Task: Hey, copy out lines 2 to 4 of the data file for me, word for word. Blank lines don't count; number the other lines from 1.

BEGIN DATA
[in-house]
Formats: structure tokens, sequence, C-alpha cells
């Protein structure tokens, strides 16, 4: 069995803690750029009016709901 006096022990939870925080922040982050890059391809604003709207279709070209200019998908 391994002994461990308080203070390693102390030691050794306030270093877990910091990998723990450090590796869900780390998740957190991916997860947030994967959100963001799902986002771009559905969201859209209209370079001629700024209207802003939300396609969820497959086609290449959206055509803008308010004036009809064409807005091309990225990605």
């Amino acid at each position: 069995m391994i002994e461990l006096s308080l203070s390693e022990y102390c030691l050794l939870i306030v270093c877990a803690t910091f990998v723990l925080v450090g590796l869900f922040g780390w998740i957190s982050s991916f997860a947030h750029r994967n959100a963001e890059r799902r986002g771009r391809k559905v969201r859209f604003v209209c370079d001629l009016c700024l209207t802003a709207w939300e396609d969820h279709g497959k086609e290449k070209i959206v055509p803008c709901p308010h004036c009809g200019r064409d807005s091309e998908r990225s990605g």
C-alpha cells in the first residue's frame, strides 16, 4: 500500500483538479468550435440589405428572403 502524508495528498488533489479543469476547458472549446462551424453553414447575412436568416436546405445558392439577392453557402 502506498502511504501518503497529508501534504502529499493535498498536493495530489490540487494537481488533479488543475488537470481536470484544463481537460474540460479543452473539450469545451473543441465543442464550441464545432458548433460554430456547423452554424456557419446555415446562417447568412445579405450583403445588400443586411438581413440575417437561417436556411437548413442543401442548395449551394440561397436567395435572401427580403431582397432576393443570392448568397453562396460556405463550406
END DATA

Formats: structure tokens, sequence, C-alpha cells
């Protein structure tokens, strides 16, 4: 069995803690750029009016709901 006096022990939870925080922040982050890059391809604003709207279709070209200019998908 391994002994461990308080203070390693102390030691050794306030270093877990910091990998723990450090590796869900780390998740957190991916997860947030994967959100963001799902986002771009559905969201859209209209370079001629700024209207802003939300396609969820497959086609290449959206055509803008308010004036009809064409807005091309990225990605």
């Amino acid at each position: 069995m391994i002994e461990l006096s308080l203070s390693e022990y102390c030691l050794l939870i306030v270093c877990a803690t910091f990998v723990l925080v450090g590796l869900f922040g780390w998740i957190s982050s991916f997860a947030h750029r994967n959100a963001e890059r799902r986002g771009r391809k559905v969201r859209f604003v209209c370079d001629l009016c700024l209207t802003a709207w939300e396609d969820h279709g497959k086609e290449k070209i959206v055509p803008c709901p308010h004036c009809g200019r064409d807005s091309e998908r990225s990605g």